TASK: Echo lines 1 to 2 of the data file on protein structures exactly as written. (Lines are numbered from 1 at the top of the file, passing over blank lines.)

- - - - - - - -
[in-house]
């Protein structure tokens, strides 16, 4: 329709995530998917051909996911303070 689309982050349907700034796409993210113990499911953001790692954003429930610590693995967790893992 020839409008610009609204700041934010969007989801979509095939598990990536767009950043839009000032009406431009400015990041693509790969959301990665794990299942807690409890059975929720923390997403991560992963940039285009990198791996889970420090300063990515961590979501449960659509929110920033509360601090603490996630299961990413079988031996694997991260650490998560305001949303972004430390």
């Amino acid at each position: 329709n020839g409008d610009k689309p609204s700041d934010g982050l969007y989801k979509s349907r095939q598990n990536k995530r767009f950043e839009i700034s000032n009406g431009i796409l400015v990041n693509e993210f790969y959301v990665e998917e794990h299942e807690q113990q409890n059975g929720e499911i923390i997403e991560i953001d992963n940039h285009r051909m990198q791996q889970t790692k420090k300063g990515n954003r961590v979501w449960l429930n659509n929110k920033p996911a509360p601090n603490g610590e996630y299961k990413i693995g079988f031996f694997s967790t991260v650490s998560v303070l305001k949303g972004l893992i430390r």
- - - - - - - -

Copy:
[in-house]
């Protein structure tokens, strides 16, 4: 329709995530998917051909996911303070 689309982050349907700034796409993210113990499911953001790692954003429930610590693995967790893992 020839409008610009609204700041934010969007989801979509095939598990990536767009950043839009000032009406431009400015990041693509790969959301990665794990299942807690409890059975929720923390997403991560992963940039285009990198791996889970420090300063990515961590979501449960659509929110920033509360601090603490996630299961990413079988031996694997991260650490998560305001949303972004430390």